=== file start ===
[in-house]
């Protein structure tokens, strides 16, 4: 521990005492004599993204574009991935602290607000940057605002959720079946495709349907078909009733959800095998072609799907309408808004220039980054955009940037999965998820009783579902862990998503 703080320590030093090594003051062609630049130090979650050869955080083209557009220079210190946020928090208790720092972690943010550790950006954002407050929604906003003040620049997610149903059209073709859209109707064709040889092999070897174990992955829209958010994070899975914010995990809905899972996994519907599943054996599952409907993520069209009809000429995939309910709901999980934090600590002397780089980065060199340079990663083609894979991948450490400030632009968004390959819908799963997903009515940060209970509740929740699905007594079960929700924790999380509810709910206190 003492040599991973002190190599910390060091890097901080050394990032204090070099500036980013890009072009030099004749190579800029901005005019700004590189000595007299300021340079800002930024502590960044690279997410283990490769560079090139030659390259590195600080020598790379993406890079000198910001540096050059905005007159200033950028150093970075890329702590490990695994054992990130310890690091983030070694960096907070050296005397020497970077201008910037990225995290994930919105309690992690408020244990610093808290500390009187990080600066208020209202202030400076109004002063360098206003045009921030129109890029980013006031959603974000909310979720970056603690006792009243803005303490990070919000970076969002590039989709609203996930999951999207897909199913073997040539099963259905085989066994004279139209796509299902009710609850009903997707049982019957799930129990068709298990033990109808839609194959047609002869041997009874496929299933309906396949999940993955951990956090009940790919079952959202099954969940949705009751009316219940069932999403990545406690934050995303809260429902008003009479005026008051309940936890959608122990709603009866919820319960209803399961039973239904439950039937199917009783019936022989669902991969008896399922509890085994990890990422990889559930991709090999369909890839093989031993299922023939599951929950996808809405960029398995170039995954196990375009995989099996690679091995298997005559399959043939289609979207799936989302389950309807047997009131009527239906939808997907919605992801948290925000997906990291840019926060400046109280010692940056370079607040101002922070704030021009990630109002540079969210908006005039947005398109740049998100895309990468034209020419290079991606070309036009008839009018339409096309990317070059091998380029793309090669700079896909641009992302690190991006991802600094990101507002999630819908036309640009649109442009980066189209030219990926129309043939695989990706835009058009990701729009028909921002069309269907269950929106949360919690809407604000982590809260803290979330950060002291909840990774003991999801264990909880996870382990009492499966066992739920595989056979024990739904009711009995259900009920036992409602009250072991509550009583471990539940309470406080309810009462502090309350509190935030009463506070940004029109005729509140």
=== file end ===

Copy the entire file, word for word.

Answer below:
[in-house]
């Protein structure tokens, strides 16, 4: 521990005492004599993204574009991935602290607000940057605002959720079946495709349907078909009733959800095998072609799907309408808004220039980054955009940037999965998820009783579902862990998503 703080320590030093090594003051062609630049130090979650050869955080083209557009220079210190946020928090208790720092972690943010550790950006954002407050929604906003003040620049997610149903059209073709859209109707064709040889092999070897174990992955829209958010994070899975914010995990809905899972996994519907599943054996599952409907993520069209009809000429995939309910709901999980934090600590002397780089980065060199340079990663083609894979991948450490400030632009968004390959819908799963997903009515940060209970509740929740699905007594079960929700924790999380509810709910206190 003492040599991973002190190599910390060091890097901080050394990032204090070099500036980013890009072009030099004749190579800029901005005019700004590189000595007299300021340079800002930024502590960044690279997410283990490769560079090139030659390259590195600080020598790379993406890079000198910001540096050059905005007159200033950028150093970075890329702590490990695994054992990130310890690091983030070694960096907070050296005397020497970077201008910037990225995290994930919105309690992690408020244990610093808290500390009187990080600066208020209202202030400076109004002063360098206003045009921030129109890029980013006031959603974000909310979720970056603690006792009243803005303490990070919000970076969002590039989709609203996930999951999207897909199913073997040539099963259905085989066994004279139209796509299902009710609850009903997707049982019957799930129990068709298990033990109808839609194959047609002869041997009874496929299933309906396949999940993955951990956090009940790919079952959202099954969940949705009751009316219940069932999403990545406690934050995303809260429902008003009479005026008051309940936890959608122990709603009866919820319960209803399961039973239904439950039937199917009783019936022989669902991969008896399922509890085994990890990422990889559930991709090999369909890839093989031993299922023939599951929950996808809405960029398995170039995954196990375009995989099996690679091995298997005559399959043939289609979207799936989302389950309807047997009131009527239906939808997907919605992801948290925000997906990291840019926060400046109280010692940056370079607040101002922070704030021009990630109002540079969210908006005039947005398109740049998100895309990468034209020419290079991606070309036009008839009018339409096309990317070059091998380029793309090669700079896909641009992302690190991006991802600094990101507002999630819908036309640009649109442009980066189209030219990926129309043939695989990706835009058009990701729009028909921002069309269907269950929106949360919690809407604000982590809260803290979330950060002291909840990774003991999801264990909880996870382990009492499966066992739920595989056979024990739904009711009995259900009920036992409602009250072991509550009583471990539940309470406080309810009462502090309350509190935030009463506070940004029109005729509140």